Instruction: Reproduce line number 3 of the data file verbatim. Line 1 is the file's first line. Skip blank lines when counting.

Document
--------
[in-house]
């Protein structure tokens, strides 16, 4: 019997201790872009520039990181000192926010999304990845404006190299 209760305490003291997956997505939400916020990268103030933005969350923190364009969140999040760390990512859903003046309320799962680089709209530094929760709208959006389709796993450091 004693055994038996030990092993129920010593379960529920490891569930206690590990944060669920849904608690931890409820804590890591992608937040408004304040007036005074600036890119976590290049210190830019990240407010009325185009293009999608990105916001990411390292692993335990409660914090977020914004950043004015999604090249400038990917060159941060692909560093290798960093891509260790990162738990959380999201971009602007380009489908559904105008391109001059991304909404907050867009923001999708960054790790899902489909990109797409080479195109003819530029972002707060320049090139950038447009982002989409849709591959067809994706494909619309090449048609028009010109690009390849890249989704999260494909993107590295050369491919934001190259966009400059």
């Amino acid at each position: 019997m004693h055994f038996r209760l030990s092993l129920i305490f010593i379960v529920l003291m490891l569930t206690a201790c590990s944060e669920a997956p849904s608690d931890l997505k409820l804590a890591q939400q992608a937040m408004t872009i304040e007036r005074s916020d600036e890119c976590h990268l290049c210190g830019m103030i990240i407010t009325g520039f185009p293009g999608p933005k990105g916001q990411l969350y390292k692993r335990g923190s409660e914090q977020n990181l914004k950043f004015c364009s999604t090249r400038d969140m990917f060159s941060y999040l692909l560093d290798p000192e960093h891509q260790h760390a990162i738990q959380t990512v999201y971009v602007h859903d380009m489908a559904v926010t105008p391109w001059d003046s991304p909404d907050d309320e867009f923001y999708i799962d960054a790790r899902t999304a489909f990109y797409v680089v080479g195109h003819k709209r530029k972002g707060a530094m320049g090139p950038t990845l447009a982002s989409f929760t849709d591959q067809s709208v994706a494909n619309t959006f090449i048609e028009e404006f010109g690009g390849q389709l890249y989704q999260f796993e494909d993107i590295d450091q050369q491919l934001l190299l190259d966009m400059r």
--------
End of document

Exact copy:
């Amino acid at each position: 019997m004693h055994f038996r209760l030990s092993l129920i305490f010593i379960v529920l003291m490891l569930t206690a201790c590990s944060e669920a997956p849904s608690d931890l997505k409820l804590a890591q939400q992608a937040m408004t872009i304040e007036r005074s916020d600036e890119c976590h990268l290049c210190g830019m103030i990240i407010t009325g520039f185009p293009g999608p933005k990105g916001q990411l969350y390292k692993r335990g923190s409660e914090q977020n990181l914004k950043f004015c364009s999604t090249r400038d969140m990917f060159s941060y999040l692909l560093d290798p000192e960093h891509q260790h760390a990162i738990q959380t990512v999201y971009v602007h859903d380009m489908a559904v926010t105008p391109w001059d003046s991304p909404d907050d309320e867009f923001y999708i799962d960054a790790r899902t999304a489909f990109y797409v680089v080479g195109h003819k709209r530029k972002g707060a530094m320049g090139p950038t990845l447009a982002s989409f929760t849709d591959q067809s709208v994706a494909n619309t959006f090449i048609e028009e404006f010109g690009g390849q389709l890249y989704q999260f796993e494909d993107i590295d450091q050369q491919l934001l190299l190259d966009m400059r």